It’s All in the Details
September 18th was the opening day for Cerulean Arts Collective Members' Galleries. The current grouping of artists share a keen attention to detail and to story-telling developed through documenting in their respective mediums, minutia, and detritus.
Sandra Benhaim’s paintings are layer upon layer of detail upon detail of color applied with
personal marks that become the words of her abstracted vocabulary. Her art is both about the quality of the color that can only be obtained by exploring materials and the techniques she employs. She reworks the surface to get a specific tactile tonality that pushes color into narrative. Nice work.
For example, in Fancy Free pops of color burst through a tremulous field of yellow. It is as though bunches of flowering areas appear in waving grass. Whereas in Reflective Impulse Benhaim uses a similar technique, that is, pops of color in a fluctuating field of color, to different results. In Fancy Free the introduced color is together at the bottom of the canvas and breaks up and flies away as it moves to the top. In Reflective Impulse most of the color is at the top and we see pieces of it as it moves to the bottom. In other words, Fancy Free flies away and Reflective Impulse floats downward like a landscape reflected in a pool of water. In this description, though, I am missing the layering and scraping that can be seen in the actual work. I can feel her hand picking, choosing, covering, exposing. Her technique using acrylic paint makes the canvas shimmer. But Benhaim also uses watercolor and even watercolor with collage in some works. In Untitled (Dream), featured on the post card, there is a similarity in appearance to Reflective Impulse. Yet it does not have the density of paint, only of marks. Here she strikes and places her materials. They must be more
deliberate because changing watercolor once it is put down is impossible. You live with each mark how it stands. In both cases the result is like looking at a jazz composition. The artist reacts to that action she has taken before. And each color reacts to its role in the composition.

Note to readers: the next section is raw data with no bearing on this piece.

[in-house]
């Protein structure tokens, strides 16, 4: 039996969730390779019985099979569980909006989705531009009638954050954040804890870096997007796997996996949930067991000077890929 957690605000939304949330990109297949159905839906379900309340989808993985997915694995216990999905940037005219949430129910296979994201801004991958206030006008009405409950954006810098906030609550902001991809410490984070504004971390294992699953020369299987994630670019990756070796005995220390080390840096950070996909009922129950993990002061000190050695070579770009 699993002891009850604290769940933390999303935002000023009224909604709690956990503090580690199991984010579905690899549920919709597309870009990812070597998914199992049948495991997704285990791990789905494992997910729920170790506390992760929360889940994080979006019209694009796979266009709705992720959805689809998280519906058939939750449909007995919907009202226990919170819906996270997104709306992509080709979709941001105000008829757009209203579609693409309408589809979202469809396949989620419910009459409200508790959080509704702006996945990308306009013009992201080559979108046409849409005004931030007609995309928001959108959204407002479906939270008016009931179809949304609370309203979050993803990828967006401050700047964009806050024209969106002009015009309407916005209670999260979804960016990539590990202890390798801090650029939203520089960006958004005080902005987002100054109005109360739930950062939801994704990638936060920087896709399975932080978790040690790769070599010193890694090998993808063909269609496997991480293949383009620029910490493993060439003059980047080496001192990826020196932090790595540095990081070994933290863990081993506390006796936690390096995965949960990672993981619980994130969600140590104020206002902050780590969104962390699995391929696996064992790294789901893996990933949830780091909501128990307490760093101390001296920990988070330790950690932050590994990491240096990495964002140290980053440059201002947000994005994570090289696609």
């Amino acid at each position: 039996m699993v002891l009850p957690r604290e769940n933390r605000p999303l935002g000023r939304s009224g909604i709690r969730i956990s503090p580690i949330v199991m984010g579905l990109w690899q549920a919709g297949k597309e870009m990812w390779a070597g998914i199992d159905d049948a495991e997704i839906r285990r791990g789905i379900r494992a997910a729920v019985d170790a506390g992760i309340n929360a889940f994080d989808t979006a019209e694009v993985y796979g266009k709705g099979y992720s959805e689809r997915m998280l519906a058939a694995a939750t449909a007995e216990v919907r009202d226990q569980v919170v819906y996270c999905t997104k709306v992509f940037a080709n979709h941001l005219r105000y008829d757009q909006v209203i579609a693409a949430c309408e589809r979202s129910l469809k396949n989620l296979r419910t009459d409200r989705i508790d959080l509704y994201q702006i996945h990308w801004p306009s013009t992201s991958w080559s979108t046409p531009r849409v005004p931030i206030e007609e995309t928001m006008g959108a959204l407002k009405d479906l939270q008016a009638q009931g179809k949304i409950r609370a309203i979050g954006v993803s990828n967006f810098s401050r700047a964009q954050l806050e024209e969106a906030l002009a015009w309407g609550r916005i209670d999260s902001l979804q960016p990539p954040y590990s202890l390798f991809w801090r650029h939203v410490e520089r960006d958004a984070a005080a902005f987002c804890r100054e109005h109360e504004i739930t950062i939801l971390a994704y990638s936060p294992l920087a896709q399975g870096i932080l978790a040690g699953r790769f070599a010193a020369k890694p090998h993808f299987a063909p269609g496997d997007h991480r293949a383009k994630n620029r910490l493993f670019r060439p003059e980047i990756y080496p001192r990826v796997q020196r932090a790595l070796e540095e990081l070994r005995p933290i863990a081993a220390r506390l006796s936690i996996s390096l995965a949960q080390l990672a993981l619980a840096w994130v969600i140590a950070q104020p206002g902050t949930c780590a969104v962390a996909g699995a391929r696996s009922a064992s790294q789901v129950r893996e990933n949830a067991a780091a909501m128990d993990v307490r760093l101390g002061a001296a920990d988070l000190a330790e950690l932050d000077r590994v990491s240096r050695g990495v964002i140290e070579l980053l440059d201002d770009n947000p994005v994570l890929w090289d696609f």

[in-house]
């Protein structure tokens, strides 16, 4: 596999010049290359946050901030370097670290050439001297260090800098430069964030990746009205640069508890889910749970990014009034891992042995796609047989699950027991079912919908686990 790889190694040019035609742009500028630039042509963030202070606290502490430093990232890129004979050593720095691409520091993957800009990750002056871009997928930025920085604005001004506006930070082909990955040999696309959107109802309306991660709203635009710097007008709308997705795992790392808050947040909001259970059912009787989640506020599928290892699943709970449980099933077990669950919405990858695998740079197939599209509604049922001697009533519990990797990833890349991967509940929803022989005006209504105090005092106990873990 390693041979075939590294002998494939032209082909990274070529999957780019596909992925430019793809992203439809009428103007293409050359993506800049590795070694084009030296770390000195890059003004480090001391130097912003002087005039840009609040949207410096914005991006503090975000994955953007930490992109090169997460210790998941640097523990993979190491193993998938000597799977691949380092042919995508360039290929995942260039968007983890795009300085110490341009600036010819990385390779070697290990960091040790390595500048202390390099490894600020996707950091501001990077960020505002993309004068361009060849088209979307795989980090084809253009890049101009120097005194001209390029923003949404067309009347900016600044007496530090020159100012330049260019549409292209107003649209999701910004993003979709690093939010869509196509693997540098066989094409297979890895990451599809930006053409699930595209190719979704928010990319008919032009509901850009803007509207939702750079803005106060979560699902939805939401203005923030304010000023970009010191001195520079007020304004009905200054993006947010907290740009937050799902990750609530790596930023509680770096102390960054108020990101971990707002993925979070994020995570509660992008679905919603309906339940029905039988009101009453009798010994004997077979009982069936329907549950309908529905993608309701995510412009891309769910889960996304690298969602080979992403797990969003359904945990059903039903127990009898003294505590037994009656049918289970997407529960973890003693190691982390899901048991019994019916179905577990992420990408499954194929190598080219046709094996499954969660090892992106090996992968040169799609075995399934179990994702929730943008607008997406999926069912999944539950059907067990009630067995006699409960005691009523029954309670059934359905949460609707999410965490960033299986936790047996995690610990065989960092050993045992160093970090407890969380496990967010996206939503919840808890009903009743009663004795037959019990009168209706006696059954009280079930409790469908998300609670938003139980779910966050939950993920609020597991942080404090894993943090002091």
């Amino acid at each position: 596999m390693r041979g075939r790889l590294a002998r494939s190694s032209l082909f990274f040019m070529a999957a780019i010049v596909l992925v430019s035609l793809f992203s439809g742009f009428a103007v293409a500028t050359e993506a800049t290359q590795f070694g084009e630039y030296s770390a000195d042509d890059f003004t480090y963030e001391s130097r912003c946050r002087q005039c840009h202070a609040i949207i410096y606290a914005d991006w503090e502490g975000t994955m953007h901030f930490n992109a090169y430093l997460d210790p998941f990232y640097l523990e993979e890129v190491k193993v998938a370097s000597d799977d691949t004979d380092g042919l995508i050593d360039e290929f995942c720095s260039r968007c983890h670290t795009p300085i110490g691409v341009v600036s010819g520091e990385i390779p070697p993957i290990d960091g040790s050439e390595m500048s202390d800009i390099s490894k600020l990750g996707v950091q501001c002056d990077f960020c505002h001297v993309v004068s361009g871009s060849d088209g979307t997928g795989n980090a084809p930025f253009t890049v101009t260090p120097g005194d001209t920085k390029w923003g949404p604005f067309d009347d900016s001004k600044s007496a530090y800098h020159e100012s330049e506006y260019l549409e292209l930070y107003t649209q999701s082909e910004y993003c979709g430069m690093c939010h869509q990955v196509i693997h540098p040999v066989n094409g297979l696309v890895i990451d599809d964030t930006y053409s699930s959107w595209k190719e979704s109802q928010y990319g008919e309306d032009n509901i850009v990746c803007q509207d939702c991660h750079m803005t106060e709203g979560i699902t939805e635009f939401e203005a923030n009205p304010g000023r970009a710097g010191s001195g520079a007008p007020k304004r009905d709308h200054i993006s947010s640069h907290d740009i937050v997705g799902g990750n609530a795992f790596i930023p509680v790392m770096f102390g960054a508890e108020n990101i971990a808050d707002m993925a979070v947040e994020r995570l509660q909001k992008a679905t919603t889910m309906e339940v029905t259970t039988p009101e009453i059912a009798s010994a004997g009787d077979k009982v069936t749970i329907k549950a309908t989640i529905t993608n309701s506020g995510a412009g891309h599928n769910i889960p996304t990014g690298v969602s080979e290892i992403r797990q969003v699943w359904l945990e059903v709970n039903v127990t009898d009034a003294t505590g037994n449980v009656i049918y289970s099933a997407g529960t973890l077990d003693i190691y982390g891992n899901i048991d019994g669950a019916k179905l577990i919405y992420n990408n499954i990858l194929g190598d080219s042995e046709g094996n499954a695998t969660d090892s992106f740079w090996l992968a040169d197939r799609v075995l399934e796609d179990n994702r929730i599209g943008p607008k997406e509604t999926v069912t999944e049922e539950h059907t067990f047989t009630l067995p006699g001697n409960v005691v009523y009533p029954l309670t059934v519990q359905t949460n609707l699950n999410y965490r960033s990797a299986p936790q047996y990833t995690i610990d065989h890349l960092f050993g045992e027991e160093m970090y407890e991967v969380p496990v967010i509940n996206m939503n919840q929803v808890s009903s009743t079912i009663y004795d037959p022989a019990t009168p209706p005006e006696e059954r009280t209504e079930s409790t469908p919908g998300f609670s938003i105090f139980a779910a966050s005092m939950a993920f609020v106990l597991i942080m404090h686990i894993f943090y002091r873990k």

A newer development in Sandra Benhaim's work is from her 7-piece series based on her visit to New Mexico. Each is a square composition divided into striations of color. The colors
Chris Feiro seems to be a painter interested in the quality of light and in traditional oil painting technique. Some of his paintings like Night View from the Studio #1 and Night View from the Studio #2, which sit next to each other just outside the entry to his gallery-room, suggest that he paints what he sees through a filter, as if looking through a smoky lens (#1) then a clear lens (#2). I find myself trying to squint to bring the objects into focus in the first while the second was a clearer vision. The slight change of details to the structures is less noticeable than the change of color and contrast. It almost feels instructive, as though he is saying, "I can make and change your reality simply with paint." Either way, in both the dark uniform tonality suggests a sense of mystery, a knowing and not knowing at the same time. This is even more apparent in Window (featured on the post card above). A shelving unit holding plants obfuscates a window. Through the window, in the background I can see a bright, fluorescent light shining. But this foreground, what appears to be a room because of the tiled floor, is dark. I am confused, maybe because the the earlier Night View paintings. Am I looking through a window in a brick wall into another building, outside a building looking in, or orjus
Several of his smaller paintings like Mask, Sheep Skull, Onions, hint at grisaille. The application of color, whether in underpainting or as a layer give the impression of a certain kind of light-- warm in Onions, cool in Sheep Skull.
There is a lone charcoal drawing among the other painted works in this exhibition. This does not feel at all strange as his extensively detailed work,